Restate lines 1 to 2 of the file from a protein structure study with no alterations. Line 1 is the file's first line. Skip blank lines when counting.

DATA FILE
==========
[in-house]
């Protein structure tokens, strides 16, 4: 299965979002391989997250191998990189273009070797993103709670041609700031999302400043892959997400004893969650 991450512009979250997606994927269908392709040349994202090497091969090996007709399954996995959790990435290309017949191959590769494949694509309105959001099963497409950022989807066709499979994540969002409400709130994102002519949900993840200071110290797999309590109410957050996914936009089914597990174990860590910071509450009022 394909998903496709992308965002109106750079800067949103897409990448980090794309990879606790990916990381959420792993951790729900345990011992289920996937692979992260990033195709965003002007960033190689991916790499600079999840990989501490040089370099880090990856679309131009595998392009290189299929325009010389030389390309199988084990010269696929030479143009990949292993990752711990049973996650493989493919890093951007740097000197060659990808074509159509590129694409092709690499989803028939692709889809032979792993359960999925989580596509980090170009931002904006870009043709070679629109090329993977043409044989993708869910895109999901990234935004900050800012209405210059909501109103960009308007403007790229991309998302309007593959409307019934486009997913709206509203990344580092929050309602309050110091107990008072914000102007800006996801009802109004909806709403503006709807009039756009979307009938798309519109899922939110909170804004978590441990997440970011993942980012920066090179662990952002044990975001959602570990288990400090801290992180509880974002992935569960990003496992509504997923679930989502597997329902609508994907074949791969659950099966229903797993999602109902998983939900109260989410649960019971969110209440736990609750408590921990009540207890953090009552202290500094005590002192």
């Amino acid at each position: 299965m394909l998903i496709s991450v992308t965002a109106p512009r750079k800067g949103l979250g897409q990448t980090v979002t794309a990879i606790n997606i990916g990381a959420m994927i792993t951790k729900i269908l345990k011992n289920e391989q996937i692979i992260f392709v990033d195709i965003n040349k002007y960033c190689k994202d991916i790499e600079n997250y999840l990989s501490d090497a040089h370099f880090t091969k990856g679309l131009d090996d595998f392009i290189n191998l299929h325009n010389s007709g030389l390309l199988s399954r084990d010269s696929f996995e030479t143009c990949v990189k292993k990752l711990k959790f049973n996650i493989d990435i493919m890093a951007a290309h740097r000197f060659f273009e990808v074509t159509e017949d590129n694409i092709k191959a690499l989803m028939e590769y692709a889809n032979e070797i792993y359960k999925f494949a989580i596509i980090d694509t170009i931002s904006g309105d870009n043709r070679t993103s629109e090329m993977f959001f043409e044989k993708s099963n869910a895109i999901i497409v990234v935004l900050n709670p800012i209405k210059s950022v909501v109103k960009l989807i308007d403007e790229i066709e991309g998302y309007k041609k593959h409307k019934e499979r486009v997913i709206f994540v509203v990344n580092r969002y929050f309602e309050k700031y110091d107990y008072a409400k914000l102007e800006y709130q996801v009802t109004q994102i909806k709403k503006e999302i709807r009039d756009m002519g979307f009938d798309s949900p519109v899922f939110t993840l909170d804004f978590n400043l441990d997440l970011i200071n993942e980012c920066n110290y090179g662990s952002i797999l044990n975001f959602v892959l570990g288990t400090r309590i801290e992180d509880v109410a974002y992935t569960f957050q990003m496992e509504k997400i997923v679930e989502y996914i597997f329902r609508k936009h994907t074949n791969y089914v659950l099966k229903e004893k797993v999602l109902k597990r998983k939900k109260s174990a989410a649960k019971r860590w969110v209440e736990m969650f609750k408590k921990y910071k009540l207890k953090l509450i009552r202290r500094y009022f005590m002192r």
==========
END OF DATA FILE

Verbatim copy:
[in-house]
């Protein structure tokens, strides 16, 4: 299965979002391989997250191998990189273009070797993103709670041609700031999302400043892959997400004893969650 991450512009979250997606994927269908392709040349994202090497091969090996007709399954996995959790990435290309017949191959590769494949694509309105959001099963497409950022989807066709499979994540969002409400709130994102002519949900993840200071110290797999309590109410957050996914936009089914597990174990860590910071509450009022 394909998903496709992308965002109106750079800067949103897409990448980090794309990879606790990916990381959420792993951790729900345990011992289920996937692979992260990033195709965003002007960033190689991916790499600079999840990989501490040089370099880090990856679309131009595998392009290189299929325009010389030389390309199988084990010269696929030479143009990949292993990752711990049973996650493989493919890093951007740097000197060659990808074509159509590129694409092709690499989803028939692709889809032979792993359960999925989580596509980090170009931002904006870009043709070679629109090329993977043409044989993708869910895109999901990234935004900050800012209405210059909501109103960009308007403007790229991309998302309007593959409307019934486009997913709206509203990344580092929050309602309050110091107990008072914000102007800006996801009802109004909806709403503006709807009039756009979307009938798309519109899922939110909170804004978590441990997440970011993942980012920066090179662990952002044990975001959602570990288990400090801290992180509880974002992935569960990003496992509504997923679930989502597997329902609508994907074949791969659950099966229903797993999602109902998983939900109260989410649960019971969110209440736990609750408590921990009540207890953090009552202290500094005590002192």